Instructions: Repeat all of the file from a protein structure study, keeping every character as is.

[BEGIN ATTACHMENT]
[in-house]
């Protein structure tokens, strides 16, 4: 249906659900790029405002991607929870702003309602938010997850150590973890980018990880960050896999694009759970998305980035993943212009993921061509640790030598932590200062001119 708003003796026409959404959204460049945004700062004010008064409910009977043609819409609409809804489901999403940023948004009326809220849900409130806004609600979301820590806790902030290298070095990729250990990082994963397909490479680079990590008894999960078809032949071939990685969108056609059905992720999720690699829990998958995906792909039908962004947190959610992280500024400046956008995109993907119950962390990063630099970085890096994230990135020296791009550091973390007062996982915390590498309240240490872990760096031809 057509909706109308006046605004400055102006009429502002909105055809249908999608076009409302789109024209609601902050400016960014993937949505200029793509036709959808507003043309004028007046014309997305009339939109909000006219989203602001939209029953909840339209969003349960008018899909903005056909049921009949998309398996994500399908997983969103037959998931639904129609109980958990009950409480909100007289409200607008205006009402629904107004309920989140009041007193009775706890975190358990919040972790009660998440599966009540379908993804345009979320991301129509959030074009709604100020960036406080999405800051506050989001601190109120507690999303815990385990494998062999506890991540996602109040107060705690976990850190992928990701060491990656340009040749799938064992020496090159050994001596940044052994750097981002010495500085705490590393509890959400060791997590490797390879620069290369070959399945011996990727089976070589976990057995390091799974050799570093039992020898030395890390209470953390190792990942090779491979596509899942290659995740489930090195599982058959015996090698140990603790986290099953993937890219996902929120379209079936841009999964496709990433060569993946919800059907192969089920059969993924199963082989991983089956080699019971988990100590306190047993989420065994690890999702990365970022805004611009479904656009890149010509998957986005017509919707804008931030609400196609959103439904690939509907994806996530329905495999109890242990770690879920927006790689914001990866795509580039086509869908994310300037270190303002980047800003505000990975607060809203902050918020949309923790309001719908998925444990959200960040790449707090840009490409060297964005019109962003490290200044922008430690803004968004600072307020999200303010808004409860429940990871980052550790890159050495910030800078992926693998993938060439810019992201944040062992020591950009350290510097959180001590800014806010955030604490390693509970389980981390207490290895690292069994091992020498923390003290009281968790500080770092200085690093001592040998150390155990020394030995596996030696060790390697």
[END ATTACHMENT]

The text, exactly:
[in-house]
């Protein structure tokens, strides 16, 4: 249906659900790029405002991607929870702003309602938010997850150590973890980018990880960050896999694009759970998305980035993943212009993921061509640790030598932590200062001119 708003003796026409959404959204460049945004700062004010008064409910009977043609819409609409809804489901999403940023948004009326809220849900409130806004609600979301820590806790902030290298070095990729250990990082994963397909490479680079990590008894999960078809032949071939990685969108056609059905992720999720690699829990998958995906792909039908962004947190959610992280500024400046956008995109993907119950962390990063630099970085890096994230990135020296791009550091973390007062996982915390590498309240240490872990760096031809 057509909706109308006046605004400055102006009429502002909105055809249908999608076009409302789109024209609601902050400016960014993937949505200029793509036709959808507003043309004028007046014309997305009339939109909000006219989203602001939209029953909840339209969003349960008018899909903005056909049921009949998309398996994500399908997983969103037959998931639904129609109980958990009950409480909100007289409200607008205006009402629904107004309920989140009041007193009775706890975190358990919040972790009660998440599966009540379908993804345009979320991301129509959030074009709604100020960036406080999405800051506050989001601190109120507690999303815990385990494998062999506890991540996602109040107060705690976990850190992928990701060491990656340009040749799938064992020496090159050994001596940044052994750097981002010495500085705490590393509890959400060791997590490797390879620069290369070959399945011996990727089976070589976990057995390091799974050799570093039992020898030395890390209470953390190792990942090779491979596509899942290659995740489930090195599982058959015996090698140990603790986290099953993937890219996902929120379209079936841009999964496709990433060569993946919800059907192969089920059969993924199963082989991983089956080699019971988990100590306190047993989420065994690890999702990365970022805004611009479904656009890149010509998957986005017509919707804008931030609400196609959103439904690939509907994806996530329905495999109890242990770690879920927006790689914001990866795509580039086509869908994310300037270190303002980047800003505000990975607060809203902050918020949309923790309001719908998925444990959200960040790449707090840009490409060297964005019109962003490290200044922008430690803004968004600072307020999200303010808004409860429940990871980052550790890159050495910030800078992926693998993938060439810019992201944040062992020591950009350290510097959180001590800014806010955030604490390693509970389980981390207490290895690292069994091992020498923390003290009281968790500080770092200085690093001592040998150390155990020394030995596996030696060790390697």